Belted Kingfisher

(Ceryle torquata)



The Belted Kingfisher is a common waterside resident throughout North America. This Kingfisher is a medium-sized, stocky bird with a large, crested head, and a long, solid bill.

The bird has a small white spot by each eye, at the base of the bill. Its back is an overall slate blue color.

The white belly is transected by a slate blue band, topped with a white collar.

Unusual in the world of birds, the female is more colorful than the male. She has an additional rufous band and rufous coloring on the sides of the belly.

It is often seen hovering before it plunges headfirst into water to catch a fish, frog or some other aquatic creature.

Female Belted Kingfisher (Ceryle torquata)

Measurements:

Both Sexes

Length: 11–14 in (28–35 cm).

Wingspan: 19–23 in (48–58 cm).

Weight: 4.9–6 oz (140–170 g)

Habitat:

Kingfishers are found along shorelines and wetlands in fresh and salt water environments.

Clear water is paramount, so they can see their aquatic prey.

Breeding bird survey data shows the Kingfisher population is declining almost 2 percent annually.

Behavior:

Belted Kingfishers perch or hover over open water, watching for prey. Once prey is sighted, they dive headfirst into the water and seize it with their bills. Typically prey is taken near the surface, and the birds do not submerge themselves completely. Belted Kingfishers are highly territorial and vigorously defend their territories.

Their most common call is a dry rattle, often given in flight.

Diet:

Kingfishers almost always take food from the water, feeding predominantly on small fish. They will also prey on crayfish, frogs, tadpoles, and other aquatic dwellers.

An interesting behavior with this bird is how it eats.

After diving for a fish it will return to its perch and begins to beat the food against the limb or whatever it's perched on. Once done with slamming the food it tosses the fish up in the air, catches it in its long bill and swallows it headfirst.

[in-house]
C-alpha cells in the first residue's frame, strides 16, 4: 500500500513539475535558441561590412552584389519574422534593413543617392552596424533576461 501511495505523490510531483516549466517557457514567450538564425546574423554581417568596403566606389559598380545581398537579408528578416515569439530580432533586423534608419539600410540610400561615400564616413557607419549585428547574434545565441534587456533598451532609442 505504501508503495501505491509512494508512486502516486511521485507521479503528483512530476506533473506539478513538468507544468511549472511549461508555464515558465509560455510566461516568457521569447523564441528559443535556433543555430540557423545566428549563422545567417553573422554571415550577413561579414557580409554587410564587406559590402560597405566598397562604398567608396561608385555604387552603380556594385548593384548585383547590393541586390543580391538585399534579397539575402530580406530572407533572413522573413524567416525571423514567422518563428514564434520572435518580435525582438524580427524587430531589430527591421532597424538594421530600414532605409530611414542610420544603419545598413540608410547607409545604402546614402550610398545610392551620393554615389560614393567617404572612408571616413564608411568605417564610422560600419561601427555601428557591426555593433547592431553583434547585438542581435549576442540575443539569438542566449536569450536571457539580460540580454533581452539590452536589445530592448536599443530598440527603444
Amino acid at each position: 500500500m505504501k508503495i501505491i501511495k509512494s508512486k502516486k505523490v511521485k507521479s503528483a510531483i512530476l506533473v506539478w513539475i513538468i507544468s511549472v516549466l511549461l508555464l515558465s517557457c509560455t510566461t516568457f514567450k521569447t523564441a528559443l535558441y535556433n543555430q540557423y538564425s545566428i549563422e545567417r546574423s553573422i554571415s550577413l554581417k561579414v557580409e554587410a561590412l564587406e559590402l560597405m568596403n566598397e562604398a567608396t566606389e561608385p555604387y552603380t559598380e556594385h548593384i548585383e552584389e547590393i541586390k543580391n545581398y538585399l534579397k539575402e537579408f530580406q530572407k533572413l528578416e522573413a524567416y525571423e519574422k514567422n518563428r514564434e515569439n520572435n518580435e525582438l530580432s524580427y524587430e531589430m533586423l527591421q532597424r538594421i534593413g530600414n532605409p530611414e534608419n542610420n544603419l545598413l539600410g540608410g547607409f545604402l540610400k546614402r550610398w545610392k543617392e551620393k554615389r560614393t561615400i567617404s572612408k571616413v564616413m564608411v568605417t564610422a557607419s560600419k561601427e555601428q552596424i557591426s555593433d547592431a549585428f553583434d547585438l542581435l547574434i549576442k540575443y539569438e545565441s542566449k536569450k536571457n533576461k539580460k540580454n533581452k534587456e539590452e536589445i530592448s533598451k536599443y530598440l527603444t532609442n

These birds teach their young to fish by dropping dead prey into the water for the young to retrieve. You have to wonder, how many good meals are lost with this tossing in the water approach.

Belted Kingfisher Male (Ceryle torquata)

Like an owl, the Kingfisher will regurgitate any indigestible parts in the form of pellets.

Nesting:

Not only is nearby water a requirement of Kingfishers, they also need a sandy bank to nest in.

nests in burrows dug in sandy banks. Two of its toes are fused together and act as a shovel for digging these burrows. The area of the nest site itself is about 10 - 12 inches in diameter and is domed.

The tunnel slopes upward from the entrance, to keep water from entering the nest.

Tunnel length ranges from 1 to 8 ft (30 cm to 2.5 m).

Both the male and the female incubate the 3-7 eggs that she lays in the burrow. Incubation will last for 24 days.

The young will be born without feathers and be brooded by the female, while the male feeds the young and the female. Once the chicks begin to get feathers, both male and female will feed them by regurgitating fish to feed the young.

The young Belted Kingfishers will leave the nest about 33 to 38 days after hatching. Within 1 - 2 weeks the young will be able to feed themselves and will begin looking for their own territories.

If the nest isn't disturb by outside influences, the pair will reuse the nest from season to season.

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